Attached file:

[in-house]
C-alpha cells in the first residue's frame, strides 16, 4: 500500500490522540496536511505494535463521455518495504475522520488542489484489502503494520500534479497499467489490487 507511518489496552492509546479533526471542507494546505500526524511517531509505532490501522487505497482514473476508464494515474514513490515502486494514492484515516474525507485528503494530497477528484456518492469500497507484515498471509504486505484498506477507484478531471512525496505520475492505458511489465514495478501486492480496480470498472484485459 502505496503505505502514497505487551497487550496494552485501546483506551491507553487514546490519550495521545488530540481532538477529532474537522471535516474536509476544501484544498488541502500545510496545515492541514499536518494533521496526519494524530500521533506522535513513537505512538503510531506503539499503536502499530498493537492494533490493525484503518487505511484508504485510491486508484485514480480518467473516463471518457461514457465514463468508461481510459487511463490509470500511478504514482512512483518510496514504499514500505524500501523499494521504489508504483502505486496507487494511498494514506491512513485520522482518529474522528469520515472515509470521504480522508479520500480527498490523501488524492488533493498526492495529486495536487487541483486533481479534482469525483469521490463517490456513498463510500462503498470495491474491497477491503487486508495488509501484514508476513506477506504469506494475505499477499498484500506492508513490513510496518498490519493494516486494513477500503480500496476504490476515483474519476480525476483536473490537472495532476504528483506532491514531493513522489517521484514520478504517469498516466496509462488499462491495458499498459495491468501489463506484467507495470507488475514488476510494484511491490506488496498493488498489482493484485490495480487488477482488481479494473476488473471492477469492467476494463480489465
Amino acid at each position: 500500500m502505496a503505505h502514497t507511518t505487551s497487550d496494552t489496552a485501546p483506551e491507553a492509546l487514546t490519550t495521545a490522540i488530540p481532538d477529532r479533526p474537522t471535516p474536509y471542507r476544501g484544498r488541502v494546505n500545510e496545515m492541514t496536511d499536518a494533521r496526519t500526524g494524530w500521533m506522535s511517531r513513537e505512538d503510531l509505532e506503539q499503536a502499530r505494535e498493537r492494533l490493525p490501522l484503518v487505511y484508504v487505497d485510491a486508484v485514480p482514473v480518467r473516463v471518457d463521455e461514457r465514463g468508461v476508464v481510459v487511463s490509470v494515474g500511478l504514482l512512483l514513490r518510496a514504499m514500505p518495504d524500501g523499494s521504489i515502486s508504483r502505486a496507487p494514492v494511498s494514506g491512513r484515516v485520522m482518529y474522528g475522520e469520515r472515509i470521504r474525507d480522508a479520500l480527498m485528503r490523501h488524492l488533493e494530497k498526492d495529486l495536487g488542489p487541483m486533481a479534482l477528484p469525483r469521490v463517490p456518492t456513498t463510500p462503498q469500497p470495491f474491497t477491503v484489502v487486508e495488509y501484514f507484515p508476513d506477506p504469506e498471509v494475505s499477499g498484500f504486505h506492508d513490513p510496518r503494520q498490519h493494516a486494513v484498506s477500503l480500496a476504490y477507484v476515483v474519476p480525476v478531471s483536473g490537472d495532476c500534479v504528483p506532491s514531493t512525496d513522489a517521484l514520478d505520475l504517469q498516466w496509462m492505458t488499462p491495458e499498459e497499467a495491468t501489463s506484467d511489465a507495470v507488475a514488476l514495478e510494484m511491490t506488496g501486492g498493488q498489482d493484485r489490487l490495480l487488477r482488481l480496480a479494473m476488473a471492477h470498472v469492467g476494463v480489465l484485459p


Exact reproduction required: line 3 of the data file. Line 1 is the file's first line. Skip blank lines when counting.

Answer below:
Amino acid at each position: 500500500m502505496a503505505h502514497t507511518t505487551s497487550d496494552t489496552a485501546p483506551e491507553a492509546l487514546t490519550t495521545a490522540i488530540p481532538d477529532r479533526p474537522t471535516p474536509y471542507r476544501g484544498r488541502v494546505n500545510e496545515m492541514t496536511d499536518a494533521r496526519t500526524g494524530w500521533m506522535s511517531r513513537e505512538d503510531l509505532e506503539q499503536a502499530r505494535e498493537r492494533l490493525p490501522l484503518v487505511y484508504v487505497d485510491a486508484v485514480p482514473v480518467r473516463v471518457d463521455e461514457r465514463g468508461v476508464v481510459v487511463s490509470v494515474g500511478l504514482l512512483l514513490r518510496a514504499m514500505p518495504d524500501g523499494s521504489i515502486s508504483r502505486a496507487p494514492v494511498s494514506g491512513r484515516v485520522m482518529y474522528g475522520e469520515r472515509i470521504r474525507d480522508a479520500l480527498m485528503r490523501h488524492l488533493e494530497k498526492d495529486l495536487g488542489p487541483m486533481a479534482l477528484p469525483r469521490v463517490p456518492t456513498t463510500p462503498q469500497p470495491f474491497t477491503v484489502v487486508e495488509y501484514f507484515p508476513d506477506p504469506e498471509v494475505s499477499g498484500f504486505h506492508d513490513p510496518r503494520q498490519h493494516a486494513v484498506s477500503l480500496a476504490y477507484v476515483v474519476p480525476v478531471s483536473g490537472d495532476c500534479v504528483p506532491s514531493t512525496d513522489a517521484l514520478d505520475l504517469q498516466w496509462m492505458t488499462p491495458e499498459e497499467a495491468t501489463s506484467d511489465a507495470v507488475a514488476l514495478e510494484m511491490t506488496g501486492g498493488q498489482d493484485r489490487l490495480l487488477r482488481l480496480a479494473m476488473a471492477h470498472v469492467g476494463v480489465l484485459p